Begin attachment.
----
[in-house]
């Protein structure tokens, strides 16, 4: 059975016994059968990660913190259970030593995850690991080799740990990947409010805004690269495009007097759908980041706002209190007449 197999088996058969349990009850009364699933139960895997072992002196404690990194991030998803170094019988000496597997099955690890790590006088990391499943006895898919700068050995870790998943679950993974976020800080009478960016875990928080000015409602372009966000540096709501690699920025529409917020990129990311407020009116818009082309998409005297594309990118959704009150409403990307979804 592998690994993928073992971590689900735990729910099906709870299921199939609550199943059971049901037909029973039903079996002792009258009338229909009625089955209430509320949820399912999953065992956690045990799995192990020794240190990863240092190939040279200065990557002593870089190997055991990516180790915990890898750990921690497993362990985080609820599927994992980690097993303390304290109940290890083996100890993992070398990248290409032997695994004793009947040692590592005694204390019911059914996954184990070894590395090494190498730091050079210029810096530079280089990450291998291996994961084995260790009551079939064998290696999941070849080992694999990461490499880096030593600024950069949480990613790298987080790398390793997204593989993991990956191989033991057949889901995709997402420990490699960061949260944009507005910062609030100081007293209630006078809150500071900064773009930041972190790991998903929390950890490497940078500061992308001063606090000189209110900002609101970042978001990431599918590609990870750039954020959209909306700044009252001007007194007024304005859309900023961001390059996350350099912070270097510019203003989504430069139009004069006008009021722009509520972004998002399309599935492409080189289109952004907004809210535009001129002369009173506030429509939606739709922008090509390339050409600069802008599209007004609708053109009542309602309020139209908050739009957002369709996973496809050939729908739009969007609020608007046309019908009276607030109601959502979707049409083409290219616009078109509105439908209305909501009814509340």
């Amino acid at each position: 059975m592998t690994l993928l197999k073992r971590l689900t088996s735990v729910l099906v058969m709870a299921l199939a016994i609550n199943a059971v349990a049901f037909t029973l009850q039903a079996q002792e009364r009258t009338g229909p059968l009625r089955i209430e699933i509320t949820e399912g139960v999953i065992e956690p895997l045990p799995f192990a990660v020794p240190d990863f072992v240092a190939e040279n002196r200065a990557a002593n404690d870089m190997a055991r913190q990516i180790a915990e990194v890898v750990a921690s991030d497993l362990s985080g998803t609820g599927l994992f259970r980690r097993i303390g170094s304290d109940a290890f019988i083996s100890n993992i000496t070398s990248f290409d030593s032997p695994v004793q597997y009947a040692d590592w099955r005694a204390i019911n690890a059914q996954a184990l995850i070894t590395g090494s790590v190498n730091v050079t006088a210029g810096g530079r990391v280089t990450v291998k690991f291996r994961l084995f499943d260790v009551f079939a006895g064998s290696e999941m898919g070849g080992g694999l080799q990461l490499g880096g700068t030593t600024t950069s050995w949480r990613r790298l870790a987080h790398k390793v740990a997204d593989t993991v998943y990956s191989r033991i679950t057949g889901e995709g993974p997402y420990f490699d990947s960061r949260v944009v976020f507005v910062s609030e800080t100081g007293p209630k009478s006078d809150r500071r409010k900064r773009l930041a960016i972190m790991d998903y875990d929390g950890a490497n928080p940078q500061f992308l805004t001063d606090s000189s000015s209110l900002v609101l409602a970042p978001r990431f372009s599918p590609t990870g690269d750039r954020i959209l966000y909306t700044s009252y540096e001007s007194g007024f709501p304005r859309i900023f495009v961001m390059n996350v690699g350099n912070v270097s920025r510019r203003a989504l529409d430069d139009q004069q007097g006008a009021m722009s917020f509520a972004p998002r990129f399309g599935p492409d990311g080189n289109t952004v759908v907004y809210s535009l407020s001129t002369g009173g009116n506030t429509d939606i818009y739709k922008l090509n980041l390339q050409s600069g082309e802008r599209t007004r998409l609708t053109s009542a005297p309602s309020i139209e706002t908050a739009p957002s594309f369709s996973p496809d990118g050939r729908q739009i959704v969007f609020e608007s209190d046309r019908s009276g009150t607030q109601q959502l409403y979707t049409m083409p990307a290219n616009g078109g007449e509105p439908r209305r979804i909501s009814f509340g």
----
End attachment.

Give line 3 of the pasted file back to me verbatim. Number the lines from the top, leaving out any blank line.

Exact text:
């Amino acid at each position: 059975m592998t690994l993928l197999k073992r971590l689900t088996s735990v729910l099906v058969m709870a299921l199939a016994i609550n199943a059971v349990a049901f037909t029973l009850q039903a079996q002792e009364r009258t009338g229909p059968l009625r089955i209430e699933i509320t949820e399912g139960v999953i065992e956690p895997l045990p799995f192990a990660v020794p240190d990863f072992v240092a190939e040279n002196r200065a990557a002593n404690d870089m190997a055991r913190q990516i180790a915990e990194v890898v750990a921690s991030d497993l362990s985080g998803t609820g599927l994992f259970r980690r097993i303390g170094s304290d109940a290890f019988i083996s100890n993992i000496t070398s990248f290409d030593s032997p695994v004793q597997y009947a040692d590592w099955r005694a204390i019911n690890a059914q996954a184990l995850i070894t590395g090494s790590v190498n730091v050079t006088a210029g810096g530079r990391v280089t990450v291998k690991f291996r994961l084995f499943d260790v009551f079939a006895g064998s290696e999941m898919g070849g080992g694999l080799q990461l490499g880096g700068t030593t600024t950069s050995w949480r990613r790298l870790a987080h790398k390793v740990a997204d593989t993991v998943y990956s191989r033991i679950t057949g889901e995709g993974p997402y420990f490699d990947s960061r949260v944009v976020f507005v910062s609030e800080t100081g007293p209630k009478s006078d809150r500071r409010k900064r773009l930041a960016i972190m790991d998903y875990d929390g950890a490497n928080p940078q500061f992308l805004t001063d606090s000189s000015s209110l900002v609101l409602a970042p978001r990431f372009s599918p590609t990870g690269d750039r954020i959209l966000y909306t700044s009252y540096e001007s007194g007024f709501p304005r859309i900023f495009v961001m390059n996350v690699g350099n912070v270097s920025r510019r203003a989504l529409d430069d139009q004069q007097g006008a009021m722009s917020f509520a972004p998002r990129f399309g599935p492409d990311g080189n289109t952004v759908v907004y809210s535009l407020s001129t002369g009173g009116n506030t429509d939606i818009y739709k922008l090509n980041l390339q050409s600069g082309e802008r599209t007004r998409l609708t053109s009542a005297p309602s309020i139209e706002t908050a739009p957002s594309f369709s996973p496809d990118g050939r729908q739009i959704v969007f609020e608007s209190d046309r019908s009276g009150t607030q109601q959502l409403y979707t049409m083409p990307a290219n616009g078109g007449e509105p439908r209305r979804i909501s009814f509340g």